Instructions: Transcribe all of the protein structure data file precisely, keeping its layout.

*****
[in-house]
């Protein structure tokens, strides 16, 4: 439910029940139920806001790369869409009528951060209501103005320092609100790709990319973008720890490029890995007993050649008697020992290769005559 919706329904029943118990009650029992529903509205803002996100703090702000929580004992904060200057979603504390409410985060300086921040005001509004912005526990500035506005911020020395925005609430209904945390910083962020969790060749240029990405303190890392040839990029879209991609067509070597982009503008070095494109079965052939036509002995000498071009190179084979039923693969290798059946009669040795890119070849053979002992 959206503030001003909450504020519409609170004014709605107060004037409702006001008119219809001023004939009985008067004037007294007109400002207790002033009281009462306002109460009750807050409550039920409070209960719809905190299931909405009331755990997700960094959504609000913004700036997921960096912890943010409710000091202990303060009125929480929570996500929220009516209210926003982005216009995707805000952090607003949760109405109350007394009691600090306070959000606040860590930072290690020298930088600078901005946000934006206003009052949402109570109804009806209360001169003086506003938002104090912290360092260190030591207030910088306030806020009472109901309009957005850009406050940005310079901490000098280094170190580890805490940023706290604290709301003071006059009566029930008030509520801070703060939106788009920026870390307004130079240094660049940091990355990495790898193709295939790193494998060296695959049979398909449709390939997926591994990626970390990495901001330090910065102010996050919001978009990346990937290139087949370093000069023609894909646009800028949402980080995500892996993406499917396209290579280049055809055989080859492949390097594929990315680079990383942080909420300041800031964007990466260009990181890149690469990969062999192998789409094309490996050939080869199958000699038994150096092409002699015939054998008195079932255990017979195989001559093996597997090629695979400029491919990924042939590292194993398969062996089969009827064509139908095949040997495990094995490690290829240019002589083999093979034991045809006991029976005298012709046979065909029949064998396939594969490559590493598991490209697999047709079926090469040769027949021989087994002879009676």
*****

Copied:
[in-house]
């Protein structure tokens, strides 16, 4: 439910029940139920806001790369869409009528951060209501103005320092609100790709990319973008720890490029890995007993050649008697020992290769005559 919706329904029943118990009650029992529903509205803002996100703090702000929580004992904060200057979603504390409410985060300086921040005001509004912005526990500035506005911020020395925005609430209904945390910083962020969790060749240029990405303190890392040839990029879209991609067509070597982009503008070095494109079965052939036509002995000498071009190179084979039923693969290798059946009669040795890119070849053979002992 959206503030001003909450504020519409609170004014709605107060004037409702006001008119219809001023004939009985008067004037007294007109400002207790002033009281009462306002109460009750807050409550039920409070209960719809905190299931909405009331755990997700960094959504609000913004700036997921960096912890943010409710000091202990303060009125929480929570996500929220009516209210926003982005216009995707805000952090607003949760109405109350007394009691600090306070959000606040860590930072290690020298930088600078901005946000934006206003009052949402109570109804009806209360001169003086506003938002104090912290360092260190030591207030910088306030806020009472109901309009957005850009406050940005310079901490000098280094170190580890805490940023706290604290709301003071006059009566029930008030509520801070703060939106788009920026870390307004130079240094660049940091990355990495790898193709295939790193494998060296695959049979398909449709390939997926591994990626970390990495901001330090910065102010996050919001978009990346990937290139087949370093000069023609894909646009800028949402980080995500892996993406499917396209290579280049055809055989080859492949390097594929990315680079990383942080909420300041800031964007990466260009990181890149690469990969062999192998789409094309490996050939080869199958000699038994150096092409002699015939054998008195079932255990017979195989001559093996597997090629695979400029491919990924042939590292194993398969062996089969009827064509139908095949040997495990094995490690290829240019002589083999093979034991045809006991029976005298012709046979065909029949064998396939594969490559590493598991490209697999047709079926090469040769027949021989087994002879009676």